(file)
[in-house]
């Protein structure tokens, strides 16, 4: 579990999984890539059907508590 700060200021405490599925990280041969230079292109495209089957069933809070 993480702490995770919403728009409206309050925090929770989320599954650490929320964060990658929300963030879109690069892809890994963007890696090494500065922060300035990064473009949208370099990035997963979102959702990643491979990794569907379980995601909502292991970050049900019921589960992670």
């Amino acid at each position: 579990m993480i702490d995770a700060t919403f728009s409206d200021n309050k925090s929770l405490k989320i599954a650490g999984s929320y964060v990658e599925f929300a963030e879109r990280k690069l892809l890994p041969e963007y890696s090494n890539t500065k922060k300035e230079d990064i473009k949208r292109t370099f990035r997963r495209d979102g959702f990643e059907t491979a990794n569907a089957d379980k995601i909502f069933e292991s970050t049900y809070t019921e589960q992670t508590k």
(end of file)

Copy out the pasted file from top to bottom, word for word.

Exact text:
[in-house]
């Protein structure tokens, strides 16, 4: 579990999984890539059907508590 700060200021405490599925990280041969230079292109495209089957069933809070 993480702490995770919403728009409206309050925090929770989320599954650490929320964060990658929300963030879109690069892809890994963007890696090494500065922060300035990064473009949208370099990035997963979102959702990643491979990794569907379980995601909502292991970050049900019921589960992670």
């Amino acid at each position: 579990m993480i702490d995770a700060t919403f728009s409206d200021n309050k925090s929770l405490k989320i599954a650490g999984s929320y964060v990658e599925f929300a963030e879109r990280k690069l892809l890994p041969e963007y890696s090494n890539t500065k922060k300035e230079d990064i473009k949208r292109t370099f990035r997963r495209d979102g959702f990643e059907t491979a990794n569907a089957d379980k995601i909502f069933e292991s970050t049900y809070t019921e589960q992670t508590k």